stress reducer 677b: shifting perceptions

Today’s post continues on the topic of learning how to objectively witness thoughts and feelings. This skill is a crucial component in the stress reduction equation. Since chronic, maladaptive stress contributes to sickness, and doesn’t not contribute to sickness, the serious student of health would invest due resources in resolving the root causes of it.

The other side of the coin with regard to objective witnessing is subjective involvement. As discussed in stress reducer 677a, attempts at stress reduction from a place heavily skewed toward subjective involvement carry a high risk of failure. The mind operating from a thesis of subjective involvement is prone to unhealthy self-interest and thus risks falling into the lifestyle of the professional complainer.

Objective witnessing is like a compassionate, impartial judge; subjective involvement is like the plaintiff and defendant. Both are necessary for justice to be served.

Operating from subjective involvement is a habit. Operating from objective witnessing is also a habit. Operating from non-discerning autopilot is a habit. Operating from discerning awareness is also a habit. It is beneficial to reflect on these distinctions as well as on the right use of each, on the possible benefits of each, on the potential harm of each.

We facilitate a pivot from a non-discerning-autopilot-subjective-involvement lifestyle to a discerning-awareness-objective-witnessing lifestyle when we are internally able to create a healthy distance between the experiencing mind–with its thoughts and feelings–and the object (whether concrete or abstract) being experienced. Practicing the habit of shifting the perception from “I am this experience” to “there is this experience” is an effective way to do this.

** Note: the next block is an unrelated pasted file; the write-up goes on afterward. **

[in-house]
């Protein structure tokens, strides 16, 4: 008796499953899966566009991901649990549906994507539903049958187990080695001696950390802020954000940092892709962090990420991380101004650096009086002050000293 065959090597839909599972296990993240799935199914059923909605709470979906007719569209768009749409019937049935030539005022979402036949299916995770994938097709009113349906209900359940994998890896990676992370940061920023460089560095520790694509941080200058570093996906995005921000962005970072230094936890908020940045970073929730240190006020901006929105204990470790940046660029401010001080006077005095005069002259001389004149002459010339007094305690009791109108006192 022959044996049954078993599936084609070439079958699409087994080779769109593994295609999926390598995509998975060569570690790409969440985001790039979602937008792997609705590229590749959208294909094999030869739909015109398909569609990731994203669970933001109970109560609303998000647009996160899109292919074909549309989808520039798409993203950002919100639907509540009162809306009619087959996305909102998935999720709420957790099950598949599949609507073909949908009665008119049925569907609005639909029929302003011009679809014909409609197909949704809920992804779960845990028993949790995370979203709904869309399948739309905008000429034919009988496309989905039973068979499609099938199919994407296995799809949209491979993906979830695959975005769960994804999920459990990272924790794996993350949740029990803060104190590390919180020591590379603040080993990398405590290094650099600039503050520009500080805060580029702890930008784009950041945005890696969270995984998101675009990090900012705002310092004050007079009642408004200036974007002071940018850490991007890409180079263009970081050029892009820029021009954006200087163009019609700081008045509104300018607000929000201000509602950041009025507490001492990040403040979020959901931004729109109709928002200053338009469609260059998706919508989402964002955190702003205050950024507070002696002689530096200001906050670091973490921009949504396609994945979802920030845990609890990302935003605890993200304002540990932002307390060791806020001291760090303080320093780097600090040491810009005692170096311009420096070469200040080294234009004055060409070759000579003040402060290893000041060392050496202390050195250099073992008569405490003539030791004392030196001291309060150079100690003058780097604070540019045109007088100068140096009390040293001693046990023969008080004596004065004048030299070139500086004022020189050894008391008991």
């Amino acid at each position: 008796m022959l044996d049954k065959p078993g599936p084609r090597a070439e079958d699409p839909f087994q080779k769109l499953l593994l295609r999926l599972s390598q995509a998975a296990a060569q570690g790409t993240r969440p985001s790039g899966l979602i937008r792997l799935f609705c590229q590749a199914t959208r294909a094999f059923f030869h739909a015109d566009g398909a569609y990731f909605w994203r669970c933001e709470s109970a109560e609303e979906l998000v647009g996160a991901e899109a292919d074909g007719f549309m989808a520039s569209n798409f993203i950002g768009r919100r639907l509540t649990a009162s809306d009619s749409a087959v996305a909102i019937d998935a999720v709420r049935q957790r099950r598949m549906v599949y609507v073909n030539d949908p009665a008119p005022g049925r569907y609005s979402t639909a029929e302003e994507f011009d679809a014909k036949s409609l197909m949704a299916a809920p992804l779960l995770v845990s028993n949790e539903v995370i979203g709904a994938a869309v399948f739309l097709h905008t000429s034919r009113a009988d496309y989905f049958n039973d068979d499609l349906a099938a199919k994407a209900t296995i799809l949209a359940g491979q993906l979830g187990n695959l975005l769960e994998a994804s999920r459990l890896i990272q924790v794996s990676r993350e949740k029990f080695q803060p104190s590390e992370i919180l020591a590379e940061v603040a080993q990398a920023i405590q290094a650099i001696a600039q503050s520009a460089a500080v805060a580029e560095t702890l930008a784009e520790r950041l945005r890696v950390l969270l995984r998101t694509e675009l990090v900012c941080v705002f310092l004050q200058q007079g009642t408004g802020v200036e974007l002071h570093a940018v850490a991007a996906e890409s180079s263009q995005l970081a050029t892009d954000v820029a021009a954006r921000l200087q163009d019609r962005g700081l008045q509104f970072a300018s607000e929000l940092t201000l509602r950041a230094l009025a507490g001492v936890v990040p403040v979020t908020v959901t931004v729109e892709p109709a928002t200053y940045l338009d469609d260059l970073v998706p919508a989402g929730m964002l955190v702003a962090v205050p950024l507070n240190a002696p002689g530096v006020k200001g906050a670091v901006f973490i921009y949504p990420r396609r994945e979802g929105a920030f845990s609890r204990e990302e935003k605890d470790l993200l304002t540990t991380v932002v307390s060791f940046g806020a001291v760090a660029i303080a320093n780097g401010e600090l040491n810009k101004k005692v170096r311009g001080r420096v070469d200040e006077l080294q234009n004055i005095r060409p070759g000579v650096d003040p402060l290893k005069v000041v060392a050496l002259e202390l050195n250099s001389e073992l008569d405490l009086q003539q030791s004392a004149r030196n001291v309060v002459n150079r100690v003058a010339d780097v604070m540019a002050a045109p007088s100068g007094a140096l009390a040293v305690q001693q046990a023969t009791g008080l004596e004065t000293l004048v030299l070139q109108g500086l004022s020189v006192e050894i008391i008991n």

Let’s take the example of hunger arising in the mind and body, a co-occurrence of thoughts, feelings, and bodily sensations. Ordinarily, on experiencing hunger I think I am hungry and I engage in those activities that bring about a satisfaction of hunger: I get up and walk to the kitchen, I find a suitable food, I process (cut/warm/fry/boil/etc.) that food as need be, I plate the food, I sit, I eat the food, I feel full, I stop eating.

Our habitual, non-discerning, autopilot mind tends to operate in this way. It’s neither good nor bad in and of itself. If hunger is a state of discomfort, then we lean toward those behaviors which reduce discomfort and increase comfort. But without examining the true source of the hunger urge we risk doing an ostensibly right thing for the wrong reason, we risk indulging pleasure to the point of recklessness. The result will be suffering at some point.

The other option is, on the arising of the hunger experience, to stand in the position of there is this hunger arising…and here I am looking at it. From this different vantage point, we are in a better position to ask some questions about that hunger–to “be curious about it”, as one commentator has put it.

We can ask questions like: “why am I hungry? Is it because deep within I really have a stress feeling? What might I be stressed about? Is this hunger secondary to me just having consumed cannabis? Does it serve the highest good to eat right now? Or is it better that I wait a few minutes? Is this a situation of emotional urgency? What would happen if I didn’t eat? This food I’m about to eat: is this beneficial to me? Do I want to eat out of love? Or do I want to stuff my feasthole out of fear? Do I, in my heart of hearts, really want to act on this urge, or not?”